SiTF urged to help tech companies develop ICM manpower capability

The Singapore infocomm Technology Industry has been urged to mobilise industry to develop ICM manpower capability.  

Dr Yaacob Ibrahim, Minister of Communications and Information also called on SiTF which has some of the best tech business minds to step forward as mentors as well as to help tech SMEs to group together to identify skills they need.


Dr. Yaacob Ibrahim, Minister for Communications and Information, shared on plans for developing quality infocomm media talent.


Government can provide the funding, he said, but industry must pull together too to support the government’s efforts in manpower development, he said at the CXO breakfast meeting held on April 22 at the Suntec Convention Centre.

Over the next three years, the government has set aside $120 million for manpower development. One new programme is the tech skills accelerator which is an integrated approach to identifying ICT skills and then matching jobs to employer needs. Industry partners like DBS Bank and Singtel are already part of this programme.

The accelerator’s curriculum will emphasis skills upgrading and re-skilling to improve the employability of ICT professionals.“The focus is greater recognition of skills mastery. I want to encourage everyone to look beyond academic qualifications,” said the Minister.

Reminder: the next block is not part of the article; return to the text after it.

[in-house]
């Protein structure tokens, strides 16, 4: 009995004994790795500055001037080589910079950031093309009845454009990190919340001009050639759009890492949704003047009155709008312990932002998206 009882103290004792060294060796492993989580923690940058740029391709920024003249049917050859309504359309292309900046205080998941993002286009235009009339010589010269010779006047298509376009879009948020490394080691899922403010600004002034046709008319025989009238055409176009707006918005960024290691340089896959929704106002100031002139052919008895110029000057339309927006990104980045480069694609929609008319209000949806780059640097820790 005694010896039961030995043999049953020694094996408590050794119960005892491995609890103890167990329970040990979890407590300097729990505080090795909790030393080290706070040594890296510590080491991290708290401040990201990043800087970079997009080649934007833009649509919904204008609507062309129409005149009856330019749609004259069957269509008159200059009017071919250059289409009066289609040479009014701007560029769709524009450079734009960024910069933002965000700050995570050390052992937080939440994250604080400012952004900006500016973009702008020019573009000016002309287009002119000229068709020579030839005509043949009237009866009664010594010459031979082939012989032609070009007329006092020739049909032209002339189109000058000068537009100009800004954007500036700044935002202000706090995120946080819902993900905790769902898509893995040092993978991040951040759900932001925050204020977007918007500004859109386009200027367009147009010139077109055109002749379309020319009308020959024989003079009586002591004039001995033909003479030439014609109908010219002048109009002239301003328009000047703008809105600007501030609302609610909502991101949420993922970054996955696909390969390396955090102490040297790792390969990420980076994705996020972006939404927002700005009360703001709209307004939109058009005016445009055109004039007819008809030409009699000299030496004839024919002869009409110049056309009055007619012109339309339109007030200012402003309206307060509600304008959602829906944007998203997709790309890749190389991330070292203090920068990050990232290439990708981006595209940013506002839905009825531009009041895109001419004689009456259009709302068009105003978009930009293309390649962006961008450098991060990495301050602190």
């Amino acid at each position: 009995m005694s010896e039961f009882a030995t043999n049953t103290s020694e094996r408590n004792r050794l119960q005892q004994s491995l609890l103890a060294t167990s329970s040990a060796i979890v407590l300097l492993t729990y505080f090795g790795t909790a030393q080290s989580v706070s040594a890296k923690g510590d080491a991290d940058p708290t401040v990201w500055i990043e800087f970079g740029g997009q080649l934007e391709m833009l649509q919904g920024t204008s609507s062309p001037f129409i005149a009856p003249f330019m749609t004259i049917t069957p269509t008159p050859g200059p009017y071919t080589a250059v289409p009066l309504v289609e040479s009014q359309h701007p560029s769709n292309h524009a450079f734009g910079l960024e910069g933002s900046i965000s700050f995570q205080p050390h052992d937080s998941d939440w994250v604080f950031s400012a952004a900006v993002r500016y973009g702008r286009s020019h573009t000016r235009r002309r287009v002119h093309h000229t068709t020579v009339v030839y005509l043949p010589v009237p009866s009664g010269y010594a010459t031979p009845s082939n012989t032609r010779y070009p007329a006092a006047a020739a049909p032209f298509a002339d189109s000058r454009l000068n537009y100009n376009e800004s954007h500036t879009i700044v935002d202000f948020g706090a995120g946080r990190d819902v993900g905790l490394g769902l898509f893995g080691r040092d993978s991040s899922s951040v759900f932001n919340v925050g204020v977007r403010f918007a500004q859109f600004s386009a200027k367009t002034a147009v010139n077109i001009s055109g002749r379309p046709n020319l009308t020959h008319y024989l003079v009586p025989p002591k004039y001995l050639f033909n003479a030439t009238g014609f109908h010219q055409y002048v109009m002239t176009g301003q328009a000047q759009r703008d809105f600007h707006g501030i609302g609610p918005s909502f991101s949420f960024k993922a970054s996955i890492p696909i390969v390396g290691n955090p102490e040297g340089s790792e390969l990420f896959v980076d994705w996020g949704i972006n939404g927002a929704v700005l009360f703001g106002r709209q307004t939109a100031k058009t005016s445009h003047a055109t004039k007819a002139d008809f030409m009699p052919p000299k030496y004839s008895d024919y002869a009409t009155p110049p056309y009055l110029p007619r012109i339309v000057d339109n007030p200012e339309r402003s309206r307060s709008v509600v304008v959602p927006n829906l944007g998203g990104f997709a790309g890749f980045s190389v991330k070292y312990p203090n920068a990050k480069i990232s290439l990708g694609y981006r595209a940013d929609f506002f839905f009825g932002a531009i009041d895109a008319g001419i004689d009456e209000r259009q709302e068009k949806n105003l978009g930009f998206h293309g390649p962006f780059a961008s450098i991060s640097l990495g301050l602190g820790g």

The event was well received and attended by about 100 senior executives.

Work on drawing up a framework for the accelerator is still on-going and he would like to get industry feedback to find out how it can best be set up. 

“IDA will conduct an industry briefing in May to provide more info and identify ways to work with industry to make this tech skills accelerator a success.”

Mentoring is another way SiTF can assist in manpower development, he noted.

“SiTF has the most successful tech minds who should be mentoring new talent. These are exciting times and we need more Singaporeans to take up opportunities that will emerge over the next few years.”

Dr Yaacob spent about 60 minutes in a dialogue with about the 100  SiTF members who attended the breakfast meeting. Members focussed on manpower availability, ICT salaries and how tech SMEs can compete here and overseas.

Responding to a question on whether Singapore has enough graduates to meet the expected 30,000 ICT jobs in the next three years, Dr Yaacob said the first thing is to reduce the leakage of ICT trained professionals to other sectors.

Currently, the leakage is about 30 per cent, he said. To reduce the leakage, ICT jobs must be made more exciting. Internships and outreach programmes to schools, universities, polytechnics and Institute of Technical Education must be organised to  show bright young minds the exciting opportunities in this sector. 


Dialogue session with Minister Yaacob Ibrahim


Employers like the newly formed Govtech Agency and the Cyber Security Agency (CSA) will have exciting new jobs that tackle Smart Nation type of projects while the CSA will look at protecting and defending Singapore’s digital borders and assets, said the Minister.

“Then we want to do conversions, that is take science and engineering graduates and convert them to ICT professionals. We will put them through immersive programmes for three to six months to train them in ICT skills. At the end of the training, there will be jobs waiting for them.”

Meanwhile, company led training will continue because current ICT professionals must also go through upgrading courses so that they do not get bored and leave the industry, added the Minister.

With all these efforts, Dr Yaacob noted that the reality is that not all ICT jobs here can be filled by Singapoeans.  About 27% of ICT employment are foreigners, he said, adding that “there needs to be a judicious mix of foreign and local workers”.